Indeed, when you look at the indicators that directly affect people's quality of life, growth over the last decade looks downright lacklustre. This is all too evident in the dismal employment numbers seen in America. It's hard to believe, but private sector job growth in the U.S. has basically been stalled for a decade. Between June 1999 and June 2009, only 550,000 additional jobs were created, which for a country the size of the U.S. is essentially no growth at all. To put that into perspective, Canada, a country with just one-tenth the population, generated three times as many new jobs in the private sector over the same time frame. The only real lasting gains in the U.S. were in the public sector, creating the impression that the U.S. government has essentially grown the ECONOMY by borrowing money from China and using it to create new jobs in health care and education. "It shows how sharp this correction has been," says Millan Mulraine, an economic strategist at TD Securities. "We've seen close to four million people lose their jobs and most of those jobs have been in the private sector, which always tends to shed jobs fastest in a recession."

Not only that, but what growth we have seen has failed to generate much in the way of real gains for workers. Between 1997 and 2007, U.S. workers with college degrees eked out only a 3.2 per cent increase in median wages after inflation. It was a similar story in Canada, where real median wages rose just 3.9 per cent over those 10 years, according to STATSCAN. "When you take the longer term, real wage increases have not kept up," says Roger Sauvé, president of People Patterns Consulting. "For a lot of people, they just managed to keep up with inflation, but a lot of others have fallen behind."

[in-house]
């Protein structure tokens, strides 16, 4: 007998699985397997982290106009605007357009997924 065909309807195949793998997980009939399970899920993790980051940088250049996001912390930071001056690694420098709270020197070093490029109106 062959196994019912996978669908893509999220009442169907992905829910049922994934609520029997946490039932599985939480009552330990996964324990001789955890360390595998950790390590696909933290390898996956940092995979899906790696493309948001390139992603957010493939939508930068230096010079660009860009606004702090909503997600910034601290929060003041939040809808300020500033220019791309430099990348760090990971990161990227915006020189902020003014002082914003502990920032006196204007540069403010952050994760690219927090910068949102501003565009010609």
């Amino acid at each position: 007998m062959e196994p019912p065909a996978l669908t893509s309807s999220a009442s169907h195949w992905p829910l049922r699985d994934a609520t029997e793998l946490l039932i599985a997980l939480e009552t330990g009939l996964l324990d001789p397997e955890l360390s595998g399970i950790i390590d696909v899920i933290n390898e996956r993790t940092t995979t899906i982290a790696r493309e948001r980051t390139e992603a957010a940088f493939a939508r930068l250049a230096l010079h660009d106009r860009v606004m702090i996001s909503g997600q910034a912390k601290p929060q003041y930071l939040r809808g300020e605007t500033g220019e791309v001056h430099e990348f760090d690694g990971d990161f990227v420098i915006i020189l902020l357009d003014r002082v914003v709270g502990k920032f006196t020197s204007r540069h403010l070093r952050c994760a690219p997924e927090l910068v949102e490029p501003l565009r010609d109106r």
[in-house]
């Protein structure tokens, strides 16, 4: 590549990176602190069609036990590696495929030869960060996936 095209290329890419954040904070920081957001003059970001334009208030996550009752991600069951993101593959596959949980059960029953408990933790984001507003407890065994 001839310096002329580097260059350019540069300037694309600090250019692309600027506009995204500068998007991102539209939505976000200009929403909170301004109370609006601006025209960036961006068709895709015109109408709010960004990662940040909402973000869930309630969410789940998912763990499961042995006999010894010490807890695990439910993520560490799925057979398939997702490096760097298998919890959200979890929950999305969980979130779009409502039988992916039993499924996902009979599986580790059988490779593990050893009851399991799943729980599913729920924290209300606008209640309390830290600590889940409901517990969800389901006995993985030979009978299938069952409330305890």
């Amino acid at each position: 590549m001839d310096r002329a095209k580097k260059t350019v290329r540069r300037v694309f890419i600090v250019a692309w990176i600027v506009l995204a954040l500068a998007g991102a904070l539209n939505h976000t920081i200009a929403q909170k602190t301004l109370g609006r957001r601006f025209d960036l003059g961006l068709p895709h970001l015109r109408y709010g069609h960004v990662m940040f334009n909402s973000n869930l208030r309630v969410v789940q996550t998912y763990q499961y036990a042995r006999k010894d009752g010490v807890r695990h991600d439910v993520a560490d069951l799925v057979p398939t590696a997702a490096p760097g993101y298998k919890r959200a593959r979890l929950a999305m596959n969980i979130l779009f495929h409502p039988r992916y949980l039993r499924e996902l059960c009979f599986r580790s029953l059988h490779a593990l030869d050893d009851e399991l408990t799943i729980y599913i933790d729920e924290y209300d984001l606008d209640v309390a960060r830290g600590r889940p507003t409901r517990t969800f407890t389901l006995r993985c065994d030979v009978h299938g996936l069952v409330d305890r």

A central tenet of growth is that workers will enjoy a better standard of living by producing more with less effort. But despite our rising GDP, that hasn't happened. Since the 1970s, leisure time in America has plunged by almost one-third, and Canadians have seen their leisure time steadily decline since the 1980s. In other words, says Peter Victor, an economist at York University and author of the book Managing Without Growth, many of the gains from productivity haven't flowed down to workers. They're just working harder to produce more stuff. "In the last 30 years the Canadian economy grew by about 140 per cent in real terms, yet a number of things didn't happen," says Victor. "We didn't have full employment at any time during that period, inequality got worse, the number of people below the poverty line didn't decline and a number of environmental problems got worse. So you can say growth really didn't deliver."

Even America's vaunted GDP growth is looking suspect. The problem is that consumers, businesses and government have had to pile on more and more debt in order to power the economy upward. For instance, in 1980 it took roughly $1 of new debt to produce $1 of GDP growth, says Eric Janszen, an economic commentator and former venture capitalist. But by 2007 every $1 gain in GDP was dependent on $5 of new debt. "Looking back, it's hard to measure how much of the growth we saw was legitimate, based on increased productivity, and how much was based on debt financing," Janszen says.